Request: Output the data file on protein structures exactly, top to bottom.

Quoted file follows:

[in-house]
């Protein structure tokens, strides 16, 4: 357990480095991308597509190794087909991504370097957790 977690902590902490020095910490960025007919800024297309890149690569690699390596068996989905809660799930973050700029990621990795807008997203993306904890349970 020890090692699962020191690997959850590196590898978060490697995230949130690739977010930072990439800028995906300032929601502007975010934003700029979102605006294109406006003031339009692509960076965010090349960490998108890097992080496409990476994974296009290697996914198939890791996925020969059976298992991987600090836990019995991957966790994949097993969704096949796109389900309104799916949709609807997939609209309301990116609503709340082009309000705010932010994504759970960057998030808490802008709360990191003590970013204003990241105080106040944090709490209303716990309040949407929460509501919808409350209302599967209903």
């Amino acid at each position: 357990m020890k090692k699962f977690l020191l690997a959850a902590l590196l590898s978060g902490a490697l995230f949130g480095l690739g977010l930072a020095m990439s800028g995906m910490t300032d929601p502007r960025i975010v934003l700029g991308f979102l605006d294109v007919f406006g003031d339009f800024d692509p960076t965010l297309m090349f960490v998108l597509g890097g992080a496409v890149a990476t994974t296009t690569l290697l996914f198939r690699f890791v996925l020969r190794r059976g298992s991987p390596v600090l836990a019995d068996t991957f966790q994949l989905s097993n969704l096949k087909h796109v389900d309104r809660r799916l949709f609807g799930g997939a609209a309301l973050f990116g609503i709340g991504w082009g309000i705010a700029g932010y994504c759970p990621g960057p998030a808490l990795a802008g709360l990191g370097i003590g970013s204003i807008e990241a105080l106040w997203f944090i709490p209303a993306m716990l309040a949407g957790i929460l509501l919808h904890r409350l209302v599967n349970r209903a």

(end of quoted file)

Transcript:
[in-house]
């Protein structure tokens, strides 16, 4: 357990480095991308597509190794087909991504370097957790 977690902590902490020095910490960025007919800024297309890149690569690699390596068996989905809660799930973050700029990621990795807008997203993306904890349970 020890090692699962020191690997959850590196590898978060490697995230949130690739977010930072990439800028995906300032929601502007975010934003700029979102605006294109406006003031339009692509960076965010090349960490998108890097992080496409990476994974296009290697996914198939890791996925020969059976298992991987600090836990019995991957966790994949097993969704096949796109389900309104799916949709609807997939609209309301990116609503709340082009309000705010932010994504759970960057998030808490802008709360990191003590970013204003990241105080106040944090709490209303716990309040949407929460509501919808409350209302599967209903």
């Amino acid at each position: 357990m020890k090692k699962f977690l020191l690997a959850a902590l590196l590898s978060g902490a490697l995230f949130g480095l690739g977010l930072a020095m990439s800028g995906m910490t300032d929601p502007r960025i975010v934003l700029g991308f979102l605006d294109v007919f406006g003031d339009f800024d692509p960076t965010l297309m090349f960490v998108l597509g890097g992080a496409v890149a990476t994974t296009t690569l290697l996914f198939r690699f890791v996925l020969r190794r059976g298992s991987p390596v600090l836990a019995d068996t991957f966790q994949l989905s097993n969704l096949k087909h796109v389900d309104r809660r799916l949709f609807g799930g997939a609209a309301l973050f990116g609503i709340g991504w082009g309000i705010a700029g932010y994504c759970p990621g960057p998030a808490l990795a802008g709360l990191g370097i003590g970013s204003i807008e990241a105080l106040w997203f944090i709490p209303a993306m716990l309040a949407g957790i929460l509501l919808h904890r409350l209302v599967n349970r209903a």